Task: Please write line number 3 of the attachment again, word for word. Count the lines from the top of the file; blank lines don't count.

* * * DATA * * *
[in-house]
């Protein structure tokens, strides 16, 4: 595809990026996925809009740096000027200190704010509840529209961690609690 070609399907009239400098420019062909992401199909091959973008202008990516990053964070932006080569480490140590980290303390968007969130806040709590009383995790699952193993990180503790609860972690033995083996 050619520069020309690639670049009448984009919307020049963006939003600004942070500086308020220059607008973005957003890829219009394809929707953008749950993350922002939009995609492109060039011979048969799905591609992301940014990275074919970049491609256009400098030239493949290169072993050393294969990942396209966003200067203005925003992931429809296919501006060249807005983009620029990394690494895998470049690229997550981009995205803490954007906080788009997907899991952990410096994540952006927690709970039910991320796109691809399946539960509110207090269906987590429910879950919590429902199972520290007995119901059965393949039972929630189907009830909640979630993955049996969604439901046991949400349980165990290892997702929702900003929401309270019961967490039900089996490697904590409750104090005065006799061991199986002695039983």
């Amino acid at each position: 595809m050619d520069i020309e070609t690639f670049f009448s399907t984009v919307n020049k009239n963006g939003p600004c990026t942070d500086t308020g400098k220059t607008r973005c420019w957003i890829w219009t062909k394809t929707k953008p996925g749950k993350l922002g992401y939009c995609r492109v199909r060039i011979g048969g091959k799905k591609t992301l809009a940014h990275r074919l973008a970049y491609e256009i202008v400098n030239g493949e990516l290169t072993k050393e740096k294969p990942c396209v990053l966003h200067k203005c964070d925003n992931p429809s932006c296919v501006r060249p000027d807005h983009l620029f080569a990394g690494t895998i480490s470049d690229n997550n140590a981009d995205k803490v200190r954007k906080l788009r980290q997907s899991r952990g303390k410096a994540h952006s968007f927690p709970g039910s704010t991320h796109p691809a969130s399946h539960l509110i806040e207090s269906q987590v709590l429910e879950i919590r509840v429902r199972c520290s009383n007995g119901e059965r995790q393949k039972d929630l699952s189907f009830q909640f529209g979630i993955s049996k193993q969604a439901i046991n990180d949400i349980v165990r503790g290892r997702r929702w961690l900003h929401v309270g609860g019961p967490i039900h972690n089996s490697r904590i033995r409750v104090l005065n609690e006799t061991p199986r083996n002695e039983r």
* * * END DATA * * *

């Amino acid at each position: 595809m050619d520069i020309e070609t690639f670049f009448s399907t984009v919307n020049k009239n963006g939003p600004c990026t942070d500086t308020g400098k220059t607008r973005c420019w957003i890829w219009t062909k394809t929707k953008p996925g749950k993350l922002g992401y939009c995609r492109v199909r060039i011979g048969g091959k799905k591609t992301l809009a940014h990275r074919l973008a970049y491609e256009i202008v400098n030239g493949e990516l290169t072993k050393e740096k294969p990942c396209v990053l966003h200067k203005c964070d925003n992931p429809s932006c296919v501006r060249p000027d807005h983009l620029f080569a990394g690494t895998i480490s470049d690229n997550n140590a981009d995205k803490v200190r954007k906080l788009r980290q997907s899991r952990g303390k410096a994540h952006s968007f927690p709970g039910s704010t991320h796109p691809a969130s399946h539960l509110i806040e207090s269906q987590v709590l429910e879950i919590r509840v429902r199972c520290s009383n007995g119901e059965r995790q393949k039972d929630l699952s189907f009830q909640f529209g979630i993955s049996k193993q969604a439901i046991n990180d949400i349980v165990r503790g290892r997702r929702w961690l900003h929401v309270g609860g019961p967490i039900h972690n089996s490697r904590i033995r409750v104090l005065n609690e006799t061991p199986r083996n002695e039983r």